Article feature image - setup your Raspberry PI 4 as a headless server

Setup your Raspberry PI 4 as a headless server

This tutorial shows you how to setup your Raspberry PI 4 as a headless server. This is a server without a monitor, keyboard and mouse connected to it. With this approach all you need is a network connection to control and administer your Raspberry PI 4.

Why would you want to do this? Sometimes you might not have an extra monitor, keyboard or mouse available. Other times you just do not feel like setting it all up. In my case I simply forgot to order the micro HDMI to HDMI adapter. Therefore I couldn’t hook it up to my monitor or TV, yet I still wanted to get my shiny new Raspberry PI 4 up and running.

After following the instructions in this tutorial, you have a clean Raspbian based server installed that is accessible over your network with SSH. All you need is a Raspberry PI 4, a micro SD-card and a power supply. The estimated time to complete this tutorial is 15 to 30 minutes.

Note that if you do have a keyboard and monitor connected to your Raspberry PI, perhaps the tutorial on how to perform a minimal install on your Raspberry PI is of interest to you.

Write the Raspbian image to your SD-card

Raspbian is a Debian based distribution specifically for the Raspberry PI. The Raspberry PI foundation created and maintains the Raspbian distribution. As a first step, download the Raspbian distribution. The intent is to setup your Raspberry PI 4 as a headless server. Therefore you do not need a desktop environment and the minimal Raspbian distribution, called “Raspbian Lite”, will do just fine. Visit this site to download the Raspbian Lite version in ZIP-file format, as illustrated in the following image:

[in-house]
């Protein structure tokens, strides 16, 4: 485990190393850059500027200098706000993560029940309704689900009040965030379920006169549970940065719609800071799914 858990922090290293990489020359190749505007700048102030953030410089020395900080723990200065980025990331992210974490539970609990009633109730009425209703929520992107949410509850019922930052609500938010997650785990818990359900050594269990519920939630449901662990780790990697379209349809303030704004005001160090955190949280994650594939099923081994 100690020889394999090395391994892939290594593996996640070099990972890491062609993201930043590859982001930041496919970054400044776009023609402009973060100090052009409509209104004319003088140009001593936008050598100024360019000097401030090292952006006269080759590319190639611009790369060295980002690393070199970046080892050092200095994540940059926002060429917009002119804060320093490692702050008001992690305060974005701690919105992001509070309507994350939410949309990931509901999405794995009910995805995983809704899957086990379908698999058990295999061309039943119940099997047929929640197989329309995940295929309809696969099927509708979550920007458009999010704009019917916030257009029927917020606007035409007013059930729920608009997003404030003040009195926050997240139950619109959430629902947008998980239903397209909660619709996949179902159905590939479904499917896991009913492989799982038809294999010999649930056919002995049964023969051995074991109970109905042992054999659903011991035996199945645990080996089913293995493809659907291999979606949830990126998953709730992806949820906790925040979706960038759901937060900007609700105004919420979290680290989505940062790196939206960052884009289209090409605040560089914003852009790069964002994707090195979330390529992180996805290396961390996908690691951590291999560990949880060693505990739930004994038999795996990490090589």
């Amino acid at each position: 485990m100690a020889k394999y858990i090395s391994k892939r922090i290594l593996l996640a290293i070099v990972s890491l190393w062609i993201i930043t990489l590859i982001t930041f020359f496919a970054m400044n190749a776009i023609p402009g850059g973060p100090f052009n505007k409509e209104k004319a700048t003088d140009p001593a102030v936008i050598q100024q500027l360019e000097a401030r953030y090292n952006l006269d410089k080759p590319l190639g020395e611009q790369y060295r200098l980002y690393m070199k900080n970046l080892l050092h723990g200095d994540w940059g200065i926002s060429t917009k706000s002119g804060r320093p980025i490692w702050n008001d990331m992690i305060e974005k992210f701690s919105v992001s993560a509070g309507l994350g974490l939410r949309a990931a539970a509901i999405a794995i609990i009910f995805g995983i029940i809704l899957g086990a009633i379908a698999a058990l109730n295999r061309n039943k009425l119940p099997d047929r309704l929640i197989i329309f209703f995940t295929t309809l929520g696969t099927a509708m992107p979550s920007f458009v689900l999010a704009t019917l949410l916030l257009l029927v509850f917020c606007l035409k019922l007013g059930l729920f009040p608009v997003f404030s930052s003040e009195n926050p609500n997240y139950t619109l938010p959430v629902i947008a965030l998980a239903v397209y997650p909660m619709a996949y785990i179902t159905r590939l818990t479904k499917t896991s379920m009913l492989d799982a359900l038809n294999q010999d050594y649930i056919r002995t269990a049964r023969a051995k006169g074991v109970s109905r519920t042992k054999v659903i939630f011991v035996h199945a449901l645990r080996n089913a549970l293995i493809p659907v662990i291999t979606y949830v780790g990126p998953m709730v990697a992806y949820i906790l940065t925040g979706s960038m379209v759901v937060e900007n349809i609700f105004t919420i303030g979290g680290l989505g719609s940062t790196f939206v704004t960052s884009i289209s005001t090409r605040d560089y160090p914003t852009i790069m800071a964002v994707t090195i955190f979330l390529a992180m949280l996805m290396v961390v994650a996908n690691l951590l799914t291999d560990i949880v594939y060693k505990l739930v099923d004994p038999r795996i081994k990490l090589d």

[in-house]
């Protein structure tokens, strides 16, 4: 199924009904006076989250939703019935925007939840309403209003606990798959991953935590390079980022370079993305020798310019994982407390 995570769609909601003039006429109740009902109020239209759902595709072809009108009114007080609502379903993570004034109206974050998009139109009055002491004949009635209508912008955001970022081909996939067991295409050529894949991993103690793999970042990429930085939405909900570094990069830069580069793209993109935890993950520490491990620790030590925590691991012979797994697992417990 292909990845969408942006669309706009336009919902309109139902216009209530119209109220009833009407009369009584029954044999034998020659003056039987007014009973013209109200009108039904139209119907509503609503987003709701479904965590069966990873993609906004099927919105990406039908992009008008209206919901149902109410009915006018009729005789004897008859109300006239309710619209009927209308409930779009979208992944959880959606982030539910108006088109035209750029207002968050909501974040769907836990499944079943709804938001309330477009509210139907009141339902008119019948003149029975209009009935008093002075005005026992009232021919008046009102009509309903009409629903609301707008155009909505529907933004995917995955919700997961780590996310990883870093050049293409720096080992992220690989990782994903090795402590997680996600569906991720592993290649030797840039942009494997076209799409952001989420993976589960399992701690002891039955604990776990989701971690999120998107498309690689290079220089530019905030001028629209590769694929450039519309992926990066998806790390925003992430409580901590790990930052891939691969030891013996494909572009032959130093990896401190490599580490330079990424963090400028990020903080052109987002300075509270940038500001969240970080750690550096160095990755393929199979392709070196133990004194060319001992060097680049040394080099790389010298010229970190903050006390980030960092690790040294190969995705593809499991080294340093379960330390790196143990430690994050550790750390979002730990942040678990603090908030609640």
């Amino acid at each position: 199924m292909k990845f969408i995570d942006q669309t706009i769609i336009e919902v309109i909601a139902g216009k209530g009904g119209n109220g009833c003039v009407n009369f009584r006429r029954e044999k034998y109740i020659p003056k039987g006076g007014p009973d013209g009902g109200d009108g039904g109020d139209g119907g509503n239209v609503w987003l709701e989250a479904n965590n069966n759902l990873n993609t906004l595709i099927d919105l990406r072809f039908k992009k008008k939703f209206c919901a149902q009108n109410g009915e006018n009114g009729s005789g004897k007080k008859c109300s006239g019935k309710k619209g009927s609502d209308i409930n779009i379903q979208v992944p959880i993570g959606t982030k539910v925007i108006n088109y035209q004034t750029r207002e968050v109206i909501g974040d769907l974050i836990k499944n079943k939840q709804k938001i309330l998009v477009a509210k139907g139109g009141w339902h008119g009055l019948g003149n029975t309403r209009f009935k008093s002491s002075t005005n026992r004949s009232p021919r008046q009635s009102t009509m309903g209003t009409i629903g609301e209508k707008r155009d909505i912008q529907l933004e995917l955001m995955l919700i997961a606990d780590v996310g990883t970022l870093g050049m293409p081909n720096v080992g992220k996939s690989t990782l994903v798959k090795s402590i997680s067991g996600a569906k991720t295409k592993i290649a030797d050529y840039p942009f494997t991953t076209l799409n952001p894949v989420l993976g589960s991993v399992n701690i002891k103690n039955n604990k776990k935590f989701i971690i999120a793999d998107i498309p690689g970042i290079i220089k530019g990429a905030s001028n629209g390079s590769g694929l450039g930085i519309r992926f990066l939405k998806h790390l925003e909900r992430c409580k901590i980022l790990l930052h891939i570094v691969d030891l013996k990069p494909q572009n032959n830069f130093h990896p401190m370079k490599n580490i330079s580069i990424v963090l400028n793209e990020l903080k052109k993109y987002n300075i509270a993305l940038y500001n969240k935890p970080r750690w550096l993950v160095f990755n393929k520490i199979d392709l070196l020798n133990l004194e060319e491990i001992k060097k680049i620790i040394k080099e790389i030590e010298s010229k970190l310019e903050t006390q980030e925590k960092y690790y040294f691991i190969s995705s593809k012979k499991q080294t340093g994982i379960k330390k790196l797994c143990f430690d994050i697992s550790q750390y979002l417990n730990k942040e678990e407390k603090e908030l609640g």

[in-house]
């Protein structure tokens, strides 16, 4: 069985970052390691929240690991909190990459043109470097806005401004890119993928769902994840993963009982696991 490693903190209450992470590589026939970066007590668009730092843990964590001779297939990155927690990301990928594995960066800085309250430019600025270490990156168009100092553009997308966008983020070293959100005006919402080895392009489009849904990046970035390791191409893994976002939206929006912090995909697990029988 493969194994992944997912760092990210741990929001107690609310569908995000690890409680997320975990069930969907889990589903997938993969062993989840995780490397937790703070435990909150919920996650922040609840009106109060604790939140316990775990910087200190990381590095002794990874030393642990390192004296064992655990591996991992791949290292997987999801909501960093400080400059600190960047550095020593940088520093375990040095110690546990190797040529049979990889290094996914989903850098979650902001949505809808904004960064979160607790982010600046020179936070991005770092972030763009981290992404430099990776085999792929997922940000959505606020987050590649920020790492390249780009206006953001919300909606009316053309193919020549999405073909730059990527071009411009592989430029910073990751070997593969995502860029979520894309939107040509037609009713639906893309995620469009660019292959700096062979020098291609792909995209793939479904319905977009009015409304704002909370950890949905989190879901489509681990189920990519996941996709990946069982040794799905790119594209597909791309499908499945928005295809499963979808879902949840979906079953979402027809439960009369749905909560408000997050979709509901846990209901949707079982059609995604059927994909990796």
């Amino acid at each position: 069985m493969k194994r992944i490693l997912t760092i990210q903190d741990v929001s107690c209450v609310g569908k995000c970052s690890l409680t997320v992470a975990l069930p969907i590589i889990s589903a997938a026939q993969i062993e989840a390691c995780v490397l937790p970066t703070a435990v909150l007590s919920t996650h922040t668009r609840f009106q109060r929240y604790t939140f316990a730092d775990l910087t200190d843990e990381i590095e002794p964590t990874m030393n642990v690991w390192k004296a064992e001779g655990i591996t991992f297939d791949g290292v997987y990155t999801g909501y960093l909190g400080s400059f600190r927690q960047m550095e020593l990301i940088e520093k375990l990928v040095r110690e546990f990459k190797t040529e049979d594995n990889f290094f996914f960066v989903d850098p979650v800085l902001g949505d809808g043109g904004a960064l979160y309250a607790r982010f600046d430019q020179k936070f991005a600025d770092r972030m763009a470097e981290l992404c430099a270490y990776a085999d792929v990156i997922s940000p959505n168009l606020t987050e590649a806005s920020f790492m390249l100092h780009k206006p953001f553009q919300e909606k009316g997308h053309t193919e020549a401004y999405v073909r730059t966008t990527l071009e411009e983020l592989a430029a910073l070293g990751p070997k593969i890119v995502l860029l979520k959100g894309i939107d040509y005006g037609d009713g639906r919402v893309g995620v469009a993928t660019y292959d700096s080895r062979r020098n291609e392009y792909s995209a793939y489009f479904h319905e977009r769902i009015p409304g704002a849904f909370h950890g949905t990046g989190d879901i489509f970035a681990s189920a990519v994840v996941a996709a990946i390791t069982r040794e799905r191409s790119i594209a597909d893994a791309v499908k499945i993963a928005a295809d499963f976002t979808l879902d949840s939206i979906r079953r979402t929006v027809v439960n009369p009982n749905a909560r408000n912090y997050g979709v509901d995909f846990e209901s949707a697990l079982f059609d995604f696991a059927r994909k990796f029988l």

Image shows how to download Raspbian Lite

Next, open up your terminal in the directory that holds the donwloaded ZIP-file. On my PC the ZIP-file is called and is located in directory /home/pragmalin/Downloads. Run this command to extract the ZIP-file:


Terminal screenshot of how to upzip the downloaded Raspbian archive

If the unzip utility is not yet installed on your PC, you can install it with sudo apt install unzip.

After extracting the ZIP-archive, the file with the *.img extension shows up in the same directory. The next step is writing this file to the micro SD-card for your Raspberry PI 4. You just need to determine the disk name of the SD-card on your PC. Assuming that you inserted the SD-card into your PC, run this command to get an overview of the known disks on your PC:

lsblk -p | grep "disk"

Terminal screenshot showing you how to find the SD-card disk name

On my PC there is just the hard disk /dev/sda and the SD-card /dev/mmcblk0. Note that the disk name of the SD-card on your PC might be different. Whenever I write /dev/mmcblk0 in the remainder of this article, simply replace this text with the disk name of the SD-card on your PC.

In case there are partitions already present on the SD-card, your PC’s operating system mounted them automatically upon insertion. Therefore, these partitions need to be unmounted first. Find the mounted partitions with the command:

lsblk -p | grep "mmcblk0"

If any partitions were found, unmount them one by one with the umount command, while replacing <partition name> with the actual name of the partition:

sudo umount <partition name>